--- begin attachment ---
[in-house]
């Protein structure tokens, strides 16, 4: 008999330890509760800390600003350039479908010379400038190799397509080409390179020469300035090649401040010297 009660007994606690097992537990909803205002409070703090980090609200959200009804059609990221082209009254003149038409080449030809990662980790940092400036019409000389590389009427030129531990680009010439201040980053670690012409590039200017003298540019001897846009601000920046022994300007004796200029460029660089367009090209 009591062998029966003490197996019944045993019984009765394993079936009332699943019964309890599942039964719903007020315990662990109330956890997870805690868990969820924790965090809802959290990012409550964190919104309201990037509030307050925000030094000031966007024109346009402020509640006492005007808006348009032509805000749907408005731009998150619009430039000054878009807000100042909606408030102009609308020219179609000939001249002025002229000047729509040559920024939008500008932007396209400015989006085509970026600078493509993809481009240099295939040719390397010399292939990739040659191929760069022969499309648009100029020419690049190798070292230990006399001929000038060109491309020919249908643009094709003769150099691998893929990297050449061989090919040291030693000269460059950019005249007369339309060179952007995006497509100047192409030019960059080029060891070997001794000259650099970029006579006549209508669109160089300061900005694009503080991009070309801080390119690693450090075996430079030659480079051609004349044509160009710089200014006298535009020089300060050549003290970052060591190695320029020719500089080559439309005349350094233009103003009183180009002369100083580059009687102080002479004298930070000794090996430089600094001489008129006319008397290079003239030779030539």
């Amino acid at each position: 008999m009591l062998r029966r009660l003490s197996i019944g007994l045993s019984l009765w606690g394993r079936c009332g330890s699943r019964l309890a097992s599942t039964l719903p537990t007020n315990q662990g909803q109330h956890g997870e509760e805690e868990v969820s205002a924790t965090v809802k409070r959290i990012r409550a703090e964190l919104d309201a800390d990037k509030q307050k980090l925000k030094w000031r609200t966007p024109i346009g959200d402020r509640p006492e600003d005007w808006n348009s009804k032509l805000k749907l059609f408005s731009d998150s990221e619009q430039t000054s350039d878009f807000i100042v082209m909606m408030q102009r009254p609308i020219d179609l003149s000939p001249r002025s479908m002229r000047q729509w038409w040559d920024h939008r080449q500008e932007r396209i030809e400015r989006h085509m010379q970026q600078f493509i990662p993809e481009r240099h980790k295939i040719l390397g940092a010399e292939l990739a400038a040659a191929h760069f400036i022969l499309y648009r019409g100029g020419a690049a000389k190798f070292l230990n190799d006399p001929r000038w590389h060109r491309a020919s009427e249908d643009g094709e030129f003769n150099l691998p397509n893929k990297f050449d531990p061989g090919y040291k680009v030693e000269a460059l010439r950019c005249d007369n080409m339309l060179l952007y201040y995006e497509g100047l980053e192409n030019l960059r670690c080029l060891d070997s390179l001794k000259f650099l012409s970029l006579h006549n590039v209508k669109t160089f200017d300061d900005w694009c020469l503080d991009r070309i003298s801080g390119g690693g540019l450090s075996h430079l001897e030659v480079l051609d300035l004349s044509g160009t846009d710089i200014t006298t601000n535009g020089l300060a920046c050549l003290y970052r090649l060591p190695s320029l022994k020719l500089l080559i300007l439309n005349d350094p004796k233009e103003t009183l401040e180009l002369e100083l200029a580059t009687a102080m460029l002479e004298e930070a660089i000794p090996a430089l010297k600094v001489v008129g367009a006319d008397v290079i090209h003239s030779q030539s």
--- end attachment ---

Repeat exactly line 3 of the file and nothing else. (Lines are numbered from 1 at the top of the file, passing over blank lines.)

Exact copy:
């Amino acid at each position: 008999m009591l062998r029966r009660l003490s197996i019944g007994l045993s019984l009765w606690g394993r079936c009332g330890s699943r019964l309890a097992s599942t039964l719903p537990t007020n315990q662990g909803q109330h956890g997870e509760e805690e868990v969820s205002a924790t965090v809802k409070r959290i990012r409550a703090e964190l919104d309201a800390d990037k509030q307050k980090l925000k030094w000031r609200t966007p024109i346009g959200d402020r509640p006492e600003d005007w808006n348009s009804k032509l805000k749907l059609f408005s731009d998150s990221e619009q430039t000054s350039d878009f807000i100042v082209m909606m408030q102009r009254p609308i020219d179609l003149s000939p001249r002025s479908m002229r000047q729509w038409w040559d920024h939008r080449q500008e932007r396209i030809e400015r989006h085509m010379q970026q600078f493509i990662p993809e481009r240099h980790k295939i040719l390397g940092a010399e292939l990739a400038a040659a191929h760069f400036i022969l499309y648009r019409g100029g020419a690049a000389k190798f070292l230990n190799d006399p001929r000038w590389h060109r491309a020919s009427e249908d643009g094709e030129f003769n150099l691998p397509n893929k990297f050449d531990p061989g090919y040291k680009v030693e000269a460059l010439r950019c005249d007369n080409m339309l060179l952007y201040y995006e497509g100047l980053e192409n030019l960059r670690c080029l060891d070997s390179l001794k000259f650099l012409s970029l006579h006549n590039v209508k669109t160089f200017d300061d900005w694009c020469l503080d991009r070309i003298s801080g390119g690693g540019l450090s075996h430079l001897e030659v480079l051609d300035l004349s044509g160009t846009d710089i200014t006298t601000n535009g020089l300060a920046c050549l003290y970052r090649l060591p190695s320029l022994k020719l500089l080559i300007l439309n005349d350094p004796k233009e103003t009183l401040e180009l002369e100083l200029a580059t009687a102080m460029l002479e004298e930070a660089i000794p090996a430089l010297k600094v001489v008129g367009a006319d008397v290079i090209h003239s030779q030539s």